By late 1943 Dresden was already overstretched and finding it hard to accept more outsiders. By the winter of 1944-1945,
hundreds of thousands of German refugees were traveling from the east in an attempt to escape the Russian army.
The German government regarded the acceptance of Germans from the east as an essential duty. Der Freiheitskampf,
the official German organ for Saxony, urged citizens to offer temporary accommodation:
There is still room everywhere.
No family should remain without guests! Whether or not your habits of life are compatible, whether the coziness of your
domestic situation is disturbed, none of these things should matter! At our doors stand people who for the moment have no
home—not even to mention the loss of their possessions.
However, Taylor states that it was general policy in Dresden to have refugees on their way to the west to continue onwards
within 24 hours. Fleeing the Russians was not a valid justification for seeking and maintaining residence in Dresden. Taylor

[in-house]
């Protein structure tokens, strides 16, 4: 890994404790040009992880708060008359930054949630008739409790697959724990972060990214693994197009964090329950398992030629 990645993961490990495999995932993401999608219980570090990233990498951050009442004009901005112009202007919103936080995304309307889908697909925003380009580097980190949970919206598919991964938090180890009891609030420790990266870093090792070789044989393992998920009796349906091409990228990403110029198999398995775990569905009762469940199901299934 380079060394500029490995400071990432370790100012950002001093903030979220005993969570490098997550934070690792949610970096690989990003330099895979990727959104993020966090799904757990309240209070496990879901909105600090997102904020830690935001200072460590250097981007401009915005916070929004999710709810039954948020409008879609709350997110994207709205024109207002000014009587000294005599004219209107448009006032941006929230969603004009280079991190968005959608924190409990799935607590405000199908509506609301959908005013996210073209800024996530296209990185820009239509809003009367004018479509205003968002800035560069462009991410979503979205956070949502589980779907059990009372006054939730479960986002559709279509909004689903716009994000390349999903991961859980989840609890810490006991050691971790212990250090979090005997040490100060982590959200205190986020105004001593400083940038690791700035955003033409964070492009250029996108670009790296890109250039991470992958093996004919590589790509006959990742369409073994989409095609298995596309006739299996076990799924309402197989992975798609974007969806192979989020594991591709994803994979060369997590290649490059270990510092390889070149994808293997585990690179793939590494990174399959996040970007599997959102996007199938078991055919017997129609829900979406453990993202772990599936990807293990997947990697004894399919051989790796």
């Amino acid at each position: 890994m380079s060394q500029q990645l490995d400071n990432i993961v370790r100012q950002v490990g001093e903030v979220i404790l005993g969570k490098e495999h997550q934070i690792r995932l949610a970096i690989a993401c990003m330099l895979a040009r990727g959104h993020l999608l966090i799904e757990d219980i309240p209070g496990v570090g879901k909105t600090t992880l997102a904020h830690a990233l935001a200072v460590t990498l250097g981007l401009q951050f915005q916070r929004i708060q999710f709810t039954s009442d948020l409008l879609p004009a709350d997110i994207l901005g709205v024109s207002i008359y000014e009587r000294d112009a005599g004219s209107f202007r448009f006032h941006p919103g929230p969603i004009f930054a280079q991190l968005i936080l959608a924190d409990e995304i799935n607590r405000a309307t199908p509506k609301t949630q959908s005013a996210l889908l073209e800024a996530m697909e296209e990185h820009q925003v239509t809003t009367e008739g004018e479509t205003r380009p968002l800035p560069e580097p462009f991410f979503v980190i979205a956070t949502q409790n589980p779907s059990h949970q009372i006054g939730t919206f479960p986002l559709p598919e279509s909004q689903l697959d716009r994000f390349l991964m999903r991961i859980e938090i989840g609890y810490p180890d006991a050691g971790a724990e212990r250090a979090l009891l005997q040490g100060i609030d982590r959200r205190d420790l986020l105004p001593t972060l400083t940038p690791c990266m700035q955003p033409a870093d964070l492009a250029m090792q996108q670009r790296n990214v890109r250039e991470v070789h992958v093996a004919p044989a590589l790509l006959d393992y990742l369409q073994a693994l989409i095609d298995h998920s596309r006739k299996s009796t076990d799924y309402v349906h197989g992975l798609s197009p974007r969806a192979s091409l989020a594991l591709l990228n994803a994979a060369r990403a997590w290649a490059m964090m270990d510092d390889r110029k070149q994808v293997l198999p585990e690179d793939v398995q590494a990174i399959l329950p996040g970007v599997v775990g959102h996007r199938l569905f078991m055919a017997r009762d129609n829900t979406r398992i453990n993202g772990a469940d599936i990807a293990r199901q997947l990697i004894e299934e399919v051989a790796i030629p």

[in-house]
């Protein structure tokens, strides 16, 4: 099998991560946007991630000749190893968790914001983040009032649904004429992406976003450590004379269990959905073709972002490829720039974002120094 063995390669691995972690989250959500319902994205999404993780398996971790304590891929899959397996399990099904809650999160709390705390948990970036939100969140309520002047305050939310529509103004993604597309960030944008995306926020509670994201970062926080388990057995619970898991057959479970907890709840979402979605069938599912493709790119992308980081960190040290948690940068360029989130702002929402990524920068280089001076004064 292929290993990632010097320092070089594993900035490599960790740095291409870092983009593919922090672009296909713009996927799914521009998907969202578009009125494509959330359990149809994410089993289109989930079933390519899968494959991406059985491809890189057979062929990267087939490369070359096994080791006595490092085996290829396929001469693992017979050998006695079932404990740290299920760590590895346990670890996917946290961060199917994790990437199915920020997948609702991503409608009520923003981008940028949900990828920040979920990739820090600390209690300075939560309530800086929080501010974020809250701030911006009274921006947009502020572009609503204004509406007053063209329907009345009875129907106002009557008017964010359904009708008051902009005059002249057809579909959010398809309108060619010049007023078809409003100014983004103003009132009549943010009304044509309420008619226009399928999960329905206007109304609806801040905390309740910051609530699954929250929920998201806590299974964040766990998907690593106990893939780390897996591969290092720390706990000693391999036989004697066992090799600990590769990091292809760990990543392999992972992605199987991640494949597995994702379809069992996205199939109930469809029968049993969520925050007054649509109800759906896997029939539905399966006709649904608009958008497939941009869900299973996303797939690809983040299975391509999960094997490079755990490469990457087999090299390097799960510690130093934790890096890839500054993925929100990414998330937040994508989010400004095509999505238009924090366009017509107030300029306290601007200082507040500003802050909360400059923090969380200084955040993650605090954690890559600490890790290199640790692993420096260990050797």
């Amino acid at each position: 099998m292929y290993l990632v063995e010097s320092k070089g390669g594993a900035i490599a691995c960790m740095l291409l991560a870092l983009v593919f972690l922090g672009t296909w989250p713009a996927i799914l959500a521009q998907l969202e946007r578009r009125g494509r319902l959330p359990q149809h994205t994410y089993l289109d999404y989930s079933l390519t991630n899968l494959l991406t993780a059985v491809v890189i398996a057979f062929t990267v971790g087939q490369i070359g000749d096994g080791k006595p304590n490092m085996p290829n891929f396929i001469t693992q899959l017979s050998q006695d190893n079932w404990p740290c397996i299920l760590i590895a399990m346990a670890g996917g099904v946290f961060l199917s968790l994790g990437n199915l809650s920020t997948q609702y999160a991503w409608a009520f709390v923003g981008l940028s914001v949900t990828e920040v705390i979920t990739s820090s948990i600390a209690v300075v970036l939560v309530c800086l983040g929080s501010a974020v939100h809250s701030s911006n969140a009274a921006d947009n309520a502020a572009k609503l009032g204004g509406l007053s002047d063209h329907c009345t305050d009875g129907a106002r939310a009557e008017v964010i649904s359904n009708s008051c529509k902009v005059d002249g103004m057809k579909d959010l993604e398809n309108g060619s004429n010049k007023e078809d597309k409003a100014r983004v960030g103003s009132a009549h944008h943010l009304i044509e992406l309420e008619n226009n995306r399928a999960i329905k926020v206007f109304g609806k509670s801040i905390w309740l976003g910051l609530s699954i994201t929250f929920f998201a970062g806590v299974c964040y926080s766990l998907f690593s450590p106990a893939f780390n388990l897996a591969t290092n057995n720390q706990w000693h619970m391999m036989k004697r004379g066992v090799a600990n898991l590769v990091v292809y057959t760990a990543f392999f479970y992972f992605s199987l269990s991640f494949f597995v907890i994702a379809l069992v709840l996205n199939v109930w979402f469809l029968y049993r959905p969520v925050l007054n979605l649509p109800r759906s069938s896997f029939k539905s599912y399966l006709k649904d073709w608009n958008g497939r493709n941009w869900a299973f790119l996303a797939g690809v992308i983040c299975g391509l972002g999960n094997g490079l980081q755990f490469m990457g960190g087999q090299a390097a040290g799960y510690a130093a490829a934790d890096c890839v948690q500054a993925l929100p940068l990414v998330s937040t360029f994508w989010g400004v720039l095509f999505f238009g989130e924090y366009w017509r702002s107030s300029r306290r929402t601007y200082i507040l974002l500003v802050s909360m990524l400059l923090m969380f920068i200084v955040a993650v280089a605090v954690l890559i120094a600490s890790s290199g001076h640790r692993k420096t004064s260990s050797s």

states that the best estimate by Götz Bergander, who spent time on fire-watching duties and on refugee-relief work
in Dresden, was that approximately 200,000 nonresidents were in Dresden on the night of February 13-14, 1945. Many of these
refugees would have been living in quarters away from the targeted center of Dresden.
The Dresden historian Friedrich Reichert estimates that only 567,000 residents and 100,000 refugees were in Dresden on the
night of the bombings. Reichert quotes witnesses who state that no refugees were billeted in Dresden houses and that no
billeting took place in Dresden’s parks or squares. Thus, Reichert estimates that the number of people in Dresden
on the night of the bombings was not much greater than the official figure of Dresden’s population before the war.
Reichert’s estimate of Dresden’s population during the bombings is almost certainly too low. As a RAF memo analyzed
it before the attack:
Dresden, the seventh largest city in Germany and not much smaller than Manchester
is also [by] far the largest unbombed built-up area the enemy has got. In the midst of winter with refugees pouring westwards